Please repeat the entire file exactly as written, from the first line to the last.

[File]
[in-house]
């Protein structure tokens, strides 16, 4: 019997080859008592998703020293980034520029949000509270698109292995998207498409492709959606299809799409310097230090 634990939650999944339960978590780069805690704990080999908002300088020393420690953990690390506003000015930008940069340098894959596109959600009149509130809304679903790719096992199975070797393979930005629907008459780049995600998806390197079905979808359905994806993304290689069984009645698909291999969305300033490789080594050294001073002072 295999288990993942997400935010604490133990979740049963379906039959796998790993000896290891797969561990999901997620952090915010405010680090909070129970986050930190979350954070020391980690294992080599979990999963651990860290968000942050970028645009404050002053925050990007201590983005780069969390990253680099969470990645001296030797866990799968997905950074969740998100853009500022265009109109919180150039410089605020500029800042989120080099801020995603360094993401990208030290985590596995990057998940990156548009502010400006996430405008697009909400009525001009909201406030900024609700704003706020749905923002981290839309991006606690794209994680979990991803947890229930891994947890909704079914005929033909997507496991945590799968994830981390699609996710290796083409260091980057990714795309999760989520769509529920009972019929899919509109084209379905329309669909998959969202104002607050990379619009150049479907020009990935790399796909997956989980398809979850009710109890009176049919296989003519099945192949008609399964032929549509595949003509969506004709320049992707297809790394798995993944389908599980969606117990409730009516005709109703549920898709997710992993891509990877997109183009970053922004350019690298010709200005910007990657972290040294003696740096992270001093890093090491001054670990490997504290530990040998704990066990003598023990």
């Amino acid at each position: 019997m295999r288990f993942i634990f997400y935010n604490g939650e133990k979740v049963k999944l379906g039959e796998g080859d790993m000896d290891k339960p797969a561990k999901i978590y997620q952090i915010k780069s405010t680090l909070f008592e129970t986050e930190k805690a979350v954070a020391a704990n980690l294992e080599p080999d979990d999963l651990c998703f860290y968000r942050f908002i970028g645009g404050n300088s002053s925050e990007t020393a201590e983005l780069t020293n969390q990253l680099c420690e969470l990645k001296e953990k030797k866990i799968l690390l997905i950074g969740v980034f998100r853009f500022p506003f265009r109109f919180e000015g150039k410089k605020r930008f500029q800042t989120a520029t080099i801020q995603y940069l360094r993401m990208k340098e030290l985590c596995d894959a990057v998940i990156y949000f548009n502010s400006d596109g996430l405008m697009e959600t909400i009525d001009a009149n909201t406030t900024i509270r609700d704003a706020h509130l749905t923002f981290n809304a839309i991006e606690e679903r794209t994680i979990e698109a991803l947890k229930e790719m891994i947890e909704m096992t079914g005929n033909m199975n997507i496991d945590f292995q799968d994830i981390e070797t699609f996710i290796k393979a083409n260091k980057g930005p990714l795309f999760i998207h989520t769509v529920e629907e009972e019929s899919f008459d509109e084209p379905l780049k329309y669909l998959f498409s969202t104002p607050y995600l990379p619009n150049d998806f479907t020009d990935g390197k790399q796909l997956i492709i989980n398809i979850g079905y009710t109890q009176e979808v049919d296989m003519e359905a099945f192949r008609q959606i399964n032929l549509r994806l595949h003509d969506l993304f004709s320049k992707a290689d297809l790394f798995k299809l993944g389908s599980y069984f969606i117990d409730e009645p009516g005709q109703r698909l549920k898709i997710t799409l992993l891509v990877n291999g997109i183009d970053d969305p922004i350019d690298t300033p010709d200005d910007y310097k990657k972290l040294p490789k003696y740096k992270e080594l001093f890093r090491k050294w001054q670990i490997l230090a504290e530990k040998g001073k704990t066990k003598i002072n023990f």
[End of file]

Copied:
[in-house]
């Protein structure tokens, strides 16, 4: 019997080859008592998703020293980034520029949000509270698109292995998207498409492709959606299809799409310097230090 634990939650999944339960978590780069805690704990080999908002300088020393420690953990690390506003000015930008940069340098894959596109959600009149509130809304679903790719096992199975070797393979930005629907008459780049995600998806390197079905979808359905994806993304290689069984009645698909291999969305300033490789080594050294001073002072 295999288990993942997400935010604490133990979740049963379906039959796998790993000896290891797969561990999901997620952090915010405010680090909070129970986050930190979350954070020391980690294992080599979990999963651990860290968000942050970028645009404050002053925050990007201590983005780069969390990253680099969470990645001296030797866990799968997905950074969740998100853009500022265009109109919180150039410089605020500029800042989120080099801020995603360094993401990208030290985590596995990057998940990156548009502010400006996430405008697009909400009525001009909201406030900024609700704003706020749905923002981290839309991006606690794209994680979990991803947890229930891994947890909704079914005929033909997507496991945590799968994830981390699609996710290796083409260091980057990714795309999760989520769509529920009972019929899919509109084209379905329309669909998959969202104002607050990379619009150049479907020009990935790399796909997956989980398809979850009710109890009176049919296989003519099945192949008609399964032929549509595949003509969506004709320049992707297809790394798995993944389908599980969606117990409730009516005709109703549920898709997710992993891509990877997109183009970053922004350019690298010709200005910007990657972290040294003696740096992270001093890093090491001054670990490997504290530990040998704990066990003598023990």
């Amino acid at each position: 019997m295999r288990f993942i634990f997400y935010n604490g939650e133990k979740v049963k999944l379906g039959e796998g080859d790993m000896d290891k339960p797969a561990k999901i978590y997620q952090i915010k780069s405010t680090l909070f008592e129970t986050e930190k805690a979350v954070a020391a704990n980690l294992e080599p080999d979990d999963l651990c998703f860290y968000r942050f908002i970028g645009g404050n300088s002053s925050e990007t020393a201590e983005l780069t020293n969390q990253l680099c420690e969470l990645k001296e953990k030797k866990i799968l690390l997905i950074g969740v980034f998100r853009f500022p506003f265009r109109f919180e000015g150039k410089k605020r930008f500029q800042t989120a520029t080099i801020q995603y940069l360094r993401m990208k340098e030290l985590c596995d894959a990057v998940i990156y949000f548009n502010s400006d596109g996430l405008m697009e959600t909400i009525d001009a009149n909201t406030t900024i509270r609700d704003a706020h509130l749905t923002f981290n809304a839309i991006e606690e679903r794209t994680i979990e698109a991803l947890k229930e790719m891994i947890e909704m096992t079914g005929n033909m199975n997507i496991d945590f292995q799968d994830i981390e070797t699609f996710i290796k393979a083409n260091k980057g930005p990714l795309f999760i998207h989520t769509v529920e629907e009972e019929s899919f008459d509109e084209p379905l780049k329309y669909l998959f498409s969202t104002p607050y995600l990379p619009n150049d998806f479907t020009d990935g390197k790399q796909l997956i492709i989980n398809i979850g079905y009710t109890q009176e979808v049919d296989m003519e359905a099945f192949r008609q959606i399964n032929l549509r994806l595949h003509d969506l993304f004709s320049k992707a290689d297809l790394f798995k299809l993944g389908s599980y069984f969606i117990d409730e009645p009516g005709q109703r698909l549920k898709i997710t799409l992993l891509v990877n291999g997109i183009d970053d969305p922004i350019d690298t300033p010709d200005d910007y310097k990657k972290l040294p490789k003696y740096k992270e080594l001093f890093r090491k050294w001054q670990i490997l230090a504290e530990k040998g001073k704990t066990k003598i002072n023990f």